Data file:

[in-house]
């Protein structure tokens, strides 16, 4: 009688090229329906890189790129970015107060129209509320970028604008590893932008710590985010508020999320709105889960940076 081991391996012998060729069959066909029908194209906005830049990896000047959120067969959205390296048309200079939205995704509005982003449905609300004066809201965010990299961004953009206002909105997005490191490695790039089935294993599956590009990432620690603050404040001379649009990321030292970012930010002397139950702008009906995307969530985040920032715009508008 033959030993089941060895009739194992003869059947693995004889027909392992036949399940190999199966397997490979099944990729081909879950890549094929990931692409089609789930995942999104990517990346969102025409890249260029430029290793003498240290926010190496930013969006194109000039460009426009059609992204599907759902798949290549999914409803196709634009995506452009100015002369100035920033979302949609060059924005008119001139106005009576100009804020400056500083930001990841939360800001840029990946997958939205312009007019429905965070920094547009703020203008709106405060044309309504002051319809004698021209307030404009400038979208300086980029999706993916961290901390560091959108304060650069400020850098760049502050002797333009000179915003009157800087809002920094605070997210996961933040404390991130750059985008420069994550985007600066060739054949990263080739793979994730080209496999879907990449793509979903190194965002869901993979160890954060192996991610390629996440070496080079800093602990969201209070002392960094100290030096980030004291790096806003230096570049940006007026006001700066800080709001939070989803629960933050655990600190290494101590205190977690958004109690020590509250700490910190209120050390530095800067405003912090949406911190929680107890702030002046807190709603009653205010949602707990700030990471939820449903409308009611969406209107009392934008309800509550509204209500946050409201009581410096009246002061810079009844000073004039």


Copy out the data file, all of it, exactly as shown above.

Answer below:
[in-house]
């Protein structure tokens, strides 16, 4: 009688090229329906890189790129970015107060129209509320970028604008590893932008710590985010508020999320709105889960940076 081991391996012998060729069959066909029908194209906005830049990896000047959120067969959205390296048309200079939205995704509005982003449905609300004066809201965010990299961004953009206002909105997005490191490695790039089935294993599956590009990432620690603050404040001379649009990321030292970012930010002397139950702008009906995307969530985040920032715009508008 033959030993089941060895009739194992003869059947693995004889027909392992036949399940190999199966397997490979099944990729081909879950890549094929990931692409089609789930995942999104990517990346969102025409890249260029430029290793003498240290926010190496930013969006194109000039460009426009059609992204599907759902798949290549999914409803196709634009995506452009100015002369100035920033979302949609060059924005008119001139106005009576100009804020400056500083930001990841939360800001840029990946997958939205312009007019429905965070920094547009703020203008709106405060044309309504002051319809004698021209307030404009400038979208300086980029999706993916961290901390560091959108304060650069400020850098760049502050002797333009000179915003009157800087809002920094605070997210996961933040404390991130750059985008420069994550985007600066060739054949990263080739793979994730080209496999879907990449793509979903190194965002869901993979160890954060192996991610390629996440070496080079800093602990969201209070002392960094100290030096980030004291790096806003230096570049940006007026006001700066800080709001939070989803629960933050655990600190290494101590205190977690958004109690020590509250700490910190209120050390530095800067405003912090949406911190929680107890702030002046807190709603009653205010949602707990700030990471939820449903409308009611969406209107009392934008309800509550509204209500946050409201009581410096009246002061810079009844000073004039």